Part 1: Awareness
Last March, for Athletic Training month, I wrote a series of articles directed to each AT. Once again, March is National Athletic Training month and instead of promoting and raising awareness of the profession I decided my spin on it would be to once again focus on the AT’s. Well, here we are again, AT month 2019; what can I do to promote the profession and raise awareness. I’ll preemptively warn you if your feelings get hurt easily or you’re just a little sissy it is best for all of us if you just move on and skip the rest of this – there is nothing for you here.
This year’s series of posters from the NATA are a
Many AT’s live in a world where stress is a daily occurrence: personal stress, financial stress, budget stress, stress from the coaches, stress about your athlete’s wellbeing, stress from your athletes, time stress, stress from your co-workers, or stress from your AD or administrators. Stress is a part of our days, every day. We live in a world where we treat the negative outcomes of physical stress, we just use the term “injury”. But, when the body cannot handle the stress of the activity it breaks down, either acutely (torn ACL) or over time (anterior knee pain). We recognize this and work with the other healthcare providers to navigate the care of our patient. But – here is where your feelings might get hurt- what mechanism do you (specifically you) have in place to recognize when you are on the verge of either an acute stress episode or a built-up stress episode. What do you have in place to ensure your psychological/mental/emotional well being is where it needs to be? Or, are you not wanting to ask yourself that question because you don’t want to face the answer you don’t want to know?
This year, I’m going to get very specific in my targetting of the well being of AT’s. How is your mental/psychological/emotional state? Seriously, consider that question for as long as you need to. I’ll wait. If you answered immediately “I’m good” then please stop reading and go count rolls of tape. Asking the question is the first step. But, you owe it to your profession, your institute, your athletes, your patients, your family, and yourself to actually pause and truly consider the question. If you immediately answered “I’m good” then ask yourself this question, “What if I’m wrong?” Regardless of what setting you are in, there IS a lot of pressure on you and there ARE a lot of people who depend on you. Because of this fact alone, you need to get your mind, and yourself right. It is your responsibility to take care of yourself, and this doesn’t mean sweeping your issues under the rug until later. There is a reason that “in the case of cabin pressure loss, oxygen masks will drop from the ceiling. Place your’s around your mouth and nose before helping others.” YOU CANNOT HELP OTHERS IF YOU HAVEN’T HELPED YOURSELF FIRST. Yes, you can fake it and temporarily you can help others if you have certain issues you are holding in. But, doing this will only add to that list of stress above that will eventually break you. Mother Nature is a cruel, unrelenting beast. She does not care and has no feelings. You will be broken down by her if stress levels get to high. 100% guaranteed. Here is one tidbit that a lot of us forget – our brains cannot differentiate types of stress. We react to ALL stress the same way, which means even though we “think” we are compartmentalizing each type of stress we are not; all of our stressors are working together and causing the same flood of negative chemicals into our brains that only add to the situation working against us. You can hide it from the world, from your coworkers from your family and even from yourself but right now that stress is breaking you down without you even knowing it.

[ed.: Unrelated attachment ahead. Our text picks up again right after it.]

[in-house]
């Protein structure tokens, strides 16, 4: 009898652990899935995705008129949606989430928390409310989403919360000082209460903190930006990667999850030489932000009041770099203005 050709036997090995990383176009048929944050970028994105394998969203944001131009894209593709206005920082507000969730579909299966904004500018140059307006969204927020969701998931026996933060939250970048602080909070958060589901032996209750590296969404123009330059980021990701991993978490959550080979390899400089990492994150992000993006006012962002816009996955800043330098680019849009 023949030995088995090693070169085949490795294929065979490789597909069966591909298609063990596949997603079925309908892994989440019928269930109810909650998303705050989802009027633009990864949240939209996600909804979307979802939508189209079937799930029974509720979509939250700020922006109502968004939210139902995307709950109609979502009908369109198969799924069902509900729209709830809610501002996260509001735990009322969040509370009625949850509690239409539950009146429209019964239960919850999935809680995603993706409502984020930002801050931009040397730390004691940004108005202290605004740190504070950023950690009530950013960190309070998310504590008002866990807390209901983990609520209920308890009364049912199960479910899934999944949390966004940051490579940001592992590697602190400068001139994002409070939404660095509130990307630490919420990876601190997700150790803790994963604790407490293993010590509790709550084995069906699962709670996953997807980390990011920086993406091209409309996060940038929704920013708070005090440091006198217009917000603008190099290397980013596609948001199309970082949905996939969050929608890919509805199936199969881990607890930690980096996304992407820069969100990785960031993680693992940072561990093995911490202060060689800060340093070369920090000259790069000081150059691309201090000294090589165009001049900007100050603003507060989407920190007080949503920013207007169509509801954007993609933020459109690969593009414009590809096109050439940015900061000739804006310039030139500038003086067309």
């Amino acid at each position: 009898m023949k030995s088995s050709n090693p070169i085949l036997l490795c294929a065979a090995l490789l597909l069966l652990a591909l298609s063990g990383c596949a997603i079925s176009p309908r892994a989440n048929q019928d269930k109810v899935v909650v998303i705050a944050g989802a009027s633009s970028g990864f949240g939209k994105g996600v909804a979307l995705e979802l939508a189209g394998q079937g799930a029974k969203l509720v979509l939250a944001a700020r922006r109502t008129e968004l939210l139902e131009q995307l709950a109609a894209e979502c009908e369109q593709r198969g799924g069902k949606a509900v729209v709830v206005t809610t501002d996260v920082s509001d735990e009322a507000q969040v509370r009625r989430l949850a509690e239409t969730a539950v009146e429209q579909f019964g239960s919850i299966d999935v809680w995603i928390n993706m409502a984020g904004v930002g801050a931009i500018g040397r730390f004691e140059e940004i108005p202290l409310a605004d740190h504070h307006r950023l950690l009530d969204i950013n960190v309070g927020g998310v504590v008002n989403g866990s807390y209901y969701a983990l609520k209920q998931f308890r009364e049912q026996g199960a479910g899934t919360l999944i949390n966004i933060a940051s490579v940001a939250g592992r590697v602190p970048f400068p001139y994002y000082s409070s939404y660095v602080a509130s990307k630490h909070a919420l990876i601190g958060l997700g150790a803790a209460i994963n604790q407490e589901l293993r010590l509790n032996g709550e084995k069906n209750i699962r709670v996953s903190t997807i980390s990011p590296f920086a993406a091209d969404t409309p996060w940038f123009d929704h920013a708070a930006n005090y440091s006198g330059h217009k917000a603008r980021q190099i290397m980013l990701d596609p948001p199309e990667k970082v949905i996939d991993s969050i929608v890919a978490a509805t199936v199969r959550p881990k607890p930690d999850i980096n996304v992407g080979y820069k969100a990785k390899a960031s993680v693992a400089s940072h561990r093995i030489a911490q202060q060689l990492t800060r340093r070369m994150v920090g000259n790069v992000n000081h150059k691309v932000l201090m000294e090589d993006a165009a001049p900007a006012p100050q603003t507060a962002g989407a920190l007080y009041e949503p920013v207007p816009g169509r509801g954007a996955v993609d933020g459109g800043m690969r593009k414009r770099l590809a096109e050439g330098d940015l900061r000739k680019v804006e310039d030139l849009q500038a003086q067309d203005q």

I’ve been teaching all of my graduate students for the past several years that the first “corrective” in any situation is awareness – you have to make the individual aware of the problem before you can fix it. This carries over to everything, you can’t fix any problem that you are not aware of. So the first step this month is asking yourself:
How is my mental/psychological/emotional state?
I truly want you to take the entire week to think on this question and reflect on this in each and every situation every day for the next seven days. Pay attention to how many times you get angry at work, or feel overwhelmed, or have trouble falling asleep, or have trouble getting everything done, or worry about all the bills (your personal bills or you departments bills). If over the next seven days you realize that maybe there is an issue, then come back and read the second article. If over the next 7-days your forget or realize there are no issues (I’m not saying everyone has issues, I’m just saying we all need to truly consider the question) then file this article in the back of your head. If things change in the next week/month/year come back and read the rest of the series.
So, to be clear, right now you are all investing just a little time over the next week to pay attention to your situation and reflect on the status of your mental health. Over the next week, we are each gaining self-awareness. Pay attention to what is going on between your ears and how you feel in response to your daily lives. Once we have that individual awareness, then we can take the next step, but not until then.
You can’t promote yourself as a healthcare provider to others until you are a healthcare provider to yourself.
GO!, but then come back for part 2.